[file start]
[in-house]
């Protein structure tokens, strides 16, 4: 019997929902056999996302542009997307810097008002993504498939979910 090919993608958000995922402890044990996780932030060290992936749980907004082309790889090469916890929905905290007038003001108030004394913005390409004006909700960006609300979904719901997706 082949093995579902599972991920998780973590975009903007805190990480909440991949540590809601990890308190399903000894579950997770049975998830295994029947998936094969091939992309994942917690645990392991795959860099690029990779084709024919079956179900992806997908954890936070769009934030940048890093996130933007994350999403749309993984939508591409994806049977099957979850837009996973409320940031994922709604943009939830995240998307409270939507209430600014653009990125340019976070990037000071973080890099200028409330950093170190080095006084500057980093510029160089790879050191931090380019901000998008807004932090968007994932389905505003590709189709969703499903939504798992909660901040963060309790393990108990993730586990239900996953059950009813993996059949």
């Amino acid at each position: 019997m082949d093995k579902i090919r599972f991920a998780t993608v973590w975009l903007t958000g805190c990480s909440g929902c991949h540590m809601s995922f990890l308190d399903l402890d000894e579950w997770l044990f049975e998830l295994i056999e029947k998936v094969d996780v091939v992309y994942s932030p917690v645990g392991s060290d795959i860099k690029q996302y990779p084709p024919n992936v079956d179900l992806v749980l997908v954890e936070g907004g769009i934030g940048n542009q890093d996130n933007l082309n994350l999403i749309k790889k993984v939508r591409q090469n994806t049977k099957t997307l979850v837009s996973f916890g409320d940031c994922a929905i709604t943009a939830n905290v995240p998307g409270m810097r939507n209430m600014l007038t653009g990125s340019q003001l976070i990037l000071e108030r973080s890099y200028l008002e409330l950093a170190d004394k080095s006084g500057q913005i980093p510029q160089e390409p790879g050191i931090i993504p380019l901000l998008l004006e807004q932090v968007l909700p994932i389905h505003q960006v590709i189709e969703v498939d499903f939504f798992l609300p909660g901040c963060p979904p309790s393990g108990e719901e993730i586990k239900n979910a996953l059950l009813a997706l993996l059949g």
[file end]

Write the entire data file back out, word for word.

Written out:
[in-house]
């Protein structure tokens, strides 16, 4: 019997929902056999996302542009997307810097008002993504498939979910 090919993608958000995922402890044990996780932030060290992936749980907004082309790889090469916890929905905290007038003001108030004394913005390409004006909700960006609300979904719901997706 082949093995579902599972991920998780973590975009903007805190990480909440991949540590809601990890308190399903000894579950997770049975998830295994029947998936094969091939992309994942917690645990392991795959860099690029990779084709024919079956179900992806997908954890936070769009934030940048890093996130933007994350999403749309993984939508591409994806049977099957979850837009996973409320940031994922709604943009939830995240998307409270939507209430600014653009990125340019976070990037000071973080890099200028409330950093170190080095006084500057980093510029160089790879050191931090380019901000998008807004932090968007994932389905505003590709189709969703499903939504798992909660901040963060309790393990108990993730586990239900996953059950009813993996059949």
């Amino acid at each position: 019997m082949d093995k579902i090919r599972f991920a998780t993608v973590w975009l903007t958000g805190c990480s909440g929902c991949h540590m809601s995922f990890l308190d399903l402890d000894e579950w997770l044990f049975e998830l295994i056999e029947k998936v094969d996780v091939v992309y994942s932030p917690v645990g392991s060290d795959i860099k690029q996302y990779p084709p024919n992936v079956d179900l992806v749980l997908v954890e936070g907004g769009i934030g940048n542009q890093d996130n933007l082309n994350l999403i749309k790889k993984v939508r591409q090469n994806t049977k099957t997307l979850v837009s996973f916890g409320d940031c994922a929905i709604t943009a939830n905290v995240p998307g409270m810097r939507n209430m600014l007038t653009g990125s340019q003001l976070i990037l000071e108030r973080s890099y200028l008002e409330l950093a170190d004394k080095s006084g500057q913005i980093p510029q160089e390409p790879g050191i931090i993504p380019l901000l998008l004006e807004q932090v968007l909700p994932i389905h505003q960006v590709i189709e969703v498939d499903f939504f798992l609300p909660g901040c963060p979904p309790s393990g108990e719901e993730i586990k239900n979910a996953l059950l009813a997706l993996l059949g």